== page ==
Bar Fights Defense Attorney in Scottsdale
Visiting bars is often seen as a way to relax, socialize, and de-stress, but under the influence of alcohol or drugs, individuals' judgment and impulse control may become compromised. In crowded and noisy environments like bars, what could usually be brushed off or resolved calmly can turn into a verbal dispute or a physical altercation. Bar fights carry both physical risks and legal consequences, with potential assault charges ranging from misdemeanors to felonies in Scottsdale, Arizona. Such a conviction can result in a criminal record, impacting future employment and other areas of your life.
If you have been charged with crimes involved with a bar fight in Scottsdale, Arizona, you should contact an attorney for legal guidance. When you hire our law firm, you'll work with an experienced attorney determined to defend your rights. Contact us today and schedule a free consultation to learn how to best proceed with your case.
Possible Charges and Penalties in Arizona Bar Fights
Bar fights in Arizona can potentially lead to severe legal ramifications for those involved. Regardless of the reason for the fight, individuals can face charges of assault or causing physical harm. The legal consequences vary depending on the specific circumstances of the altercation and may include the following charges:
- Disorderly Conduct (A.R.S. 13-2904): This includes actions such as engaging in fighting, violence, or seriously disruptive behavior. It also includes using abusive or offensive language or gestures in a way likely to provoke immediate physical retaliation from another person. Additionally, recklessly handling or discharging a deadly weapon or dangerous instrument intending to disturb another person's peace or quiet falls under this category.
- Disorderly conduct is typically considered a misdemeanor, but the penalties can be more severe if a deadly weapon is involved.
- Assault (A.R.S. 13-1203): This involves intentionally, knowingly, or recklessly causing physical injury to another person or making someone reasonably apprehensive of imminent physical harm. It can also include touching another person with the intention to injure, insult, or provoke them.
- Assault charges can be classified as misdemeanors or felonies, depending on the severity of the harm caused.
- Aggravated Assault (A.R.S. 13-1204): This charge is used when the crime of assault leads to serious physical injury to the victim or involves the use of a deadly weapon or device. It can also apply when the assault causes temporary but substantial disfigurement or impairment, if the victim is physically restrained, or if the victim is under the age of 15.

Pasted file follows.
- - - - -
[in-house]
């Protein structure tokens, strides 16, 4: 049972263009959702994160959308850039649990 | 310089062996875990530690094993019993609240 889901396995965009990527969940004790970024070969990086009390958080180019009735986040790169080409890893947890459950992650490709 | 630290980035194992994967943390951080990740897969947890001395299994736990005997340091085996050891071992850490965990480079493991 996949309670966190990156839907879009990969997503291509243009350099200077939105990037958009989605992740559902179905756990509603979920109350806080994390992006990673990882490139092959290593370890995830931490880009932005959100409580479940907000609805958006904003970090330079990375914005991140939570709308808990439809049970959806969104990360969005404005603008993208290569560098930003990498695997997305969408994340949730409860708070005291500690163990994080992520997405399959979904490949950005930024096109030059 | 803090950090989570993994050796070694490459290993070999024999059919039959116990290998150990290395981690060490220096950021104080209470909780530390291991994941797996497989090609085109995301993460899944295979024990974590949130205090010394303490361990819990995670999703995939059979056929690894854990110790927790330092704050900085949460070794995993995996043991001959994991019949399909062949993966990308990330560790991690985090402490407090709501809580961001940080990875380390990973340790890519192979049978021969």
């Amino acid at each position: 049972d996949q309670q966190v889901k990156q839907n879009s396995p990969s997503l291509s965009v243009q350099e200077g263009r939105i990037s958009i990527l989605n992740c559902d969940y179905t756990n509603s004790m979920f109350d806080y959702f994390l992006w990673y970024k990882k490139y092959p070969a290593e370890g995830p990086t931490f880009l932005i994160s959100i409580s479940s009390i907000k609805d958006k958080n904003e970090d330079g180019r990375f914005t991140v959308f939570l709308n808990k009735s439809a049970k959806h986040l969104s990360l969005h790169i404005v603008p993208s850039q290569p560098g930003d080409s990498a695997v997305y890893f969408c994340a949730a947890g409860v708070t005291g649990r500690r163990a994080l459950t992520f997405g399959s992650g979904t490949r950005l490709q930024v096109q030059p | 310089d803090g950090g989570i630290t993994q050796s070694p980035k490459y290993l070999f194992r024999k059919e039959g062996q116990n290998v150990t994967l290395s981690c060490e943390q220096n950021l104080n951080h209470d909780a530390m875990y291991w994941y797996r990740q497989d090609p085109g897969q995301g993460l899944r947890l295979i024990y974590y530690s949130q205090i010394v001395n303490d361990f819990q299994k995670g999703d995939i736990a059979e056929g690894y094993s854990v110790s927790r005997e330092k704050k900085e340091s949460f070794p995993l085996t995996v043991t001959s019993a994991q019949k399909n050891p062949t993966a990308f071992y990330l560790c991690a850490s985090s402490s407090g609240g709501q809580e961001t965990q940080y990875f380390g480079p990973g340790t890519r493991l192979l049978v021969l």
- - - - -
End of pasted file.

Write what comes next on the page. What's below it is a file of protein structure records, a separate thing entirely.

- Aggravated assault is typically considered a felony, with potentially severe penalties, including long-term imprisonment.
What may seem like a simple bar brawl in Arizona could result in the police getting involved and individuals being arrested for one or more crimes. If the actions taken during the fight lead to serious physical injuries that result in the death of a victim, more significant criminal charges like manslaughter could be pursued.
Can Self-Defense Be Claimed in a Bar Fight?
Yes, legal defenses like self-defense or defending others can help prevent a conviction. These defenses need the force used to be both reasonable and proportional to the threat. Suppose you punch someone just because they insulted you; this would not be considered self-defense. But if you're reacting to a physical attack, it could be.
Self-defense may also be considered if you try to defend someone only with force that matches the threat. For example, using a weapon on someone because they made a threatening gesture wouldn't be seen as matching the threat level. You can only use deadly force if necessary to counter a similar threat.
In court, a prosecutor must prove every part of an assault charge without any doubt. Sometimes, you can negotiate serious assault charges down to less serious ones, like disorderly conduct. This includes behaviors like fighting, using offensive language, or recklessly showing a weapon. Even though disorderly conduct is a serious misdemeanor, it's not as severe as a felony assault.